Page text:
DONALD TRUMP was last night accused of declaring war on the world’s Muslims and destroying any hope of peace in the Middle East after he announced the US now recognises Jerusalem as Israel’s capital.
Despite warnings it would spark violence, the US president said he had told officials to carry out his election pledge to move the American embassy to the city from Tel Aviv.
He said accepting that Jerusalem was the capital marked the ‘beginning of a new approach’ to the ‘pursuit of peace’ between the Israelis and Palestinians.
‘This is nothing more or less than recognising reality. It is also the right thing to do. Something that has to be done,’ he added.
Mr Trump’s announcement reverses 70 years of US policy, although the senate has previously supported such a move.
The televised comments immediately inflamed tensions over the disputed city, home to one of Islam’s holiest sites, the Al-Aqsa Mosque. Thousands of Palestinians took to the streets to protest as critics said Mr Trump risked wrecking the ‘two state’ proposed peace solution.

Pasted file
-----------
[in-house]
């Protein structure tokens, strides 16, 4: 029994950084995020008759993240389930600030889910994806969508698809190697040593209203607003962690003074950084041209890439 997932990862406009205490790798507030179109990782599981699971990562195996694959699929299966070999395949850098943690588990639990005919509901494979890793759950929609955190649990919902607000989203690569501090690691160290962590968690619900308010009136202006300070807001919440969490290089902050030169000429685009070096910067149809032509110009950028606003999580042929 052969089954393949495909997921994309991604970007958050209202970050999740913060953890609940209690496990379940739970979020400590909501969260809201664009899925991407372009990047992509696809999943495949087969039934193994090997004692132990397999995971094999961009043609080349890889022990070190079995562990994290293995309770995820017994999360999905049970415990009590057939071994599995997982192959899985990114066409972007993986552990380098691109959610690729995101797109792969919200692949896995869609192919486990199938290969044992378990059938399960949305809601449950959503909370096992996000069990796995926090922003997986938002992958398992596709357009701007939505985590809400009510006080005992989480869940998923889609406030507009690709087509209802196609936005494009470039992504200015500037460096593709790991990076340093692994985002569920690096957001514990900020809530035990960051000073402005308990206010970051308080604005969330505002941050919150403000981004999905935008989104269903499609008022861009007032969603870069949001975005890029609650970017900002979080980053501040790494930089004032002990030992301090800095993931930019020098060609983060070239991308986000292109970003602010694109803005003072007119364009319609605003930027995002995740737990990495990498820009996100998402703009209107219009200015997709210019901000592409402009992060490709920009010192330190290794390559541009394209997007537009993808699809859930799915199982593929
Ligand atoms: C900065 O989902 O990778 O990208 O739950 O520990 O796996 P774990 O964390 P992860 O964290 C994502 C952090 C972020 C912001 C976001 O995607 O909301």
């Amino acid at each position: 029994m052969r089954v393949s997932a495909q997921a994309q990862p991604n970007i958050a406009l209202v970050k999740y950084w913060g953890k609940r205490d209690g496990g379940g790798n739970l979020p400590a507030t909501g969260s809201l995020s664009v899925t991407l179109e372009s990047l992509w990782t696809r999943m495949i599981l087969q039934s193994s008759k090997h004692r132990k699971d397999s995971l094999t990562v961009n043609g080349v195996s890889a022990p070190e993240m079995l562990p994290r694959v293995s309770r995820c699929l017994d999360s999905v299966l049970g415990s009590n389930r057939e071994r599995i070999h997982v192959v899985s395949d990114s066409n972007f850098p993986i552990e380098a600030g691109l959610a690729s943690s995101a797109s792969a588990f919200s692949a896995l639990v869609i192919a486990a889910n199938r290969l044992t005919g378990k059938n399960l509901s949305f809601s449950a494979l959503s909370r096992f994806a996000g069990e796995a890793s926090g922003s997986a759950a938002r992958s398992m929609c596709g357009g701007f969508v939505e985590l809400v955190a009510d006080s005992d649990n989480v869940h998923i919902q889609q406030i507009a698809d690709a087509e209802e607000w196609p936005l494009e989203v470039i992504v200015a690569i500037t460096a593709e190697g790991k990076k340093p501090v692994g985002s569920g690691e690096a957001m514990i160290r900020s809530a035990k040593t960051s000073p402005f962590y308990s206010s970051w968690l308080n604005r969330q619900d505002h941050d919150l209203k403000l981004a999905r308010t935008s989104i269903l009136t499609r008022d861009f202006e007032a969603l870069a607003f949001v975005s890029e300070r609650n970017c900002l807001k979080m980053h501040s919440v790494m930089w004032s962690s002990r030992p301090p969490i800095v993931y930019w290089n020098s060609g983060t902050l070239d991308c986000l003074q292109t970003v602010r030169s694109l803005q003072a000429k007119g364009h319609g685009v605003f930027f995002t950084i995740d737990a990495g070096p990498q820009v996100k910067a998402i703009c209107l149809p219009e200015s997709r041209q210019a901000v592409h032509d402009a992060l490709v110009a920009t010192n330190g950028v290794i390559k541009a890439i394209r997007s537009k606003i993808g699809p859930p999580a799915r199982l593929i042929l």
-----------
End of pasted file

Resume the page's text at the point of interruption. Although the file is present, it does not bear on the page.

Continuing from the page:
Manuel Hassassian, chief Palestinian representative to Britain, said the announcement was a ‘kiss of death’ for the peace process.
‘He is declaring war in the Middle East, declaring war against 1.5billion Muslims and hundreds of millions of Christians that are not going to accept the holy shrines to be totally under the hegemony of Israel,’ he told the BBC.
Others expressing concern about Mr Trump’s decision included Pope Francis, the EU, China, Russia, Pakistan and Saudi Arabia.
In the UK, both prime minister Theresa May and foreign secretary Boris Johnson criticised the move.
Mrs May told MPs in the Commons she would be speaking to the president about it, adding: ‘The status of Jerusalem should be determined in a negotiated settlement between the Israelis and the Palestinians.’
Labour’s Emily Thornberry, the shadow foreign secretary, called it a ‘breathtakingly-dangerous decision’.
But Israel’s leader Benjamin Netanyahu hailed a ‘historic day’ and an ‘important step towards peace’.